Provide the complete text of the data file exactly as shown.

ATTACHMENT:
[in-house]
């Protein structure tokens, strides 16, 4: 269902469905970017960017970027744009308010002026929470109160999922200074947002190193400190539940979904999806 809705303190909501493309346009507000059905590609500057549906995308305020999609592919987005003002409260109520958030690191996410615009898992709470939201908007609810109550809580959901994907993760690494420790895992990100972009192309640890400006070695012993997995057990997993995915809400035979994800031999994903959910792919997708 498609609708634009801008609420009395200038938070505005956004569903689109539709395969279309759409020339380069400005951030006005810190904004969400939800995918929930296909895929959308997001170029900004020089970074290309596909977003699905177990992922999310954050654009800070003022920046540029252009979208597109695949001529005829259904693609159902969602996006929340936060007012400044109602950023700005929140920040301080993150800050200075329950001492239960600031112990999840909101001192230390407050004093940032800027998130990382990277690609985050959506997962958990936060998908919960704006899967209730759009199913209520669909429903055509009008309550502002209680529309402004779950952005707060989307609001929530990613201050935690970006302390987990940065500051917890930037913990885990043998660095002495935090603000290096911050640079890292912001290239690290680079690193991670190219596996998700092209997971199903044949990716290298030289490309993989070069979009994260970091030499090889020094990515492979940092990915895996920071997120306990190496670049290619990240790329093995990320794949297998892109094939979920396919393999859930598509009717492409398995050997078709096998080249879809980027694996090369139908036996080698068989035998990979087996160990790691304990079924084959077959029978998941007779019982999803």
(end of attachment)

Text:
[in-house]
């Protein structure tokens, strides 16, 4: 269902469905970017960017970027744009308010002026929470109160999922200074947002190193400190539940979904999806 809705303190909501493309346009507000059905590609500057549906995308305020999609592919987005003002409260109520958030690191996410615009898992709470939201908007609810109550809580959901994907993760690494420790895992990100972009192309640890400006070695012993997995057990997993995915809400035979994800031999994903959910792919997708 498609609708634009801008609420009395200038938070505005956004569903689109539709395969279309759409020339380069400005951030006005810190904004969400939800995918929930296909895929959308997001170029900004020089970074290309596909977003699905177990992922999310954050654009800070003022920046540029252009979208597109695949001529005829259904693609159902969602996006929340936060007012400044109602950023700005929140920040301080993150800050200075329950001492239960600031112990999840909101001192230390407050004093940032800027998130990382990277690609985050959506997962958990936060998908919960704006899967209730759009199913209520669909429903055509009008309550502002209680529309402004779950952005707060989307609001929530990613201050935690970006302390987990940065500051917890930037913990885990043998660095002495935090603000290096911050640079890292912001290239690290680079690193991670190219596996998700092209997971199903044949990716290298030289490309993989070069979009994260970091030499090889020094990515492979940092990915895996920071997120306990190496670049290619990240790329093995990320794949297998892109094939979920396919393999859930598509009717492409398995050997078709096998080249879809980027694996090369139908036996080698068989035998990979087996160990790691304990079924084959077959029978998941007779019982999803």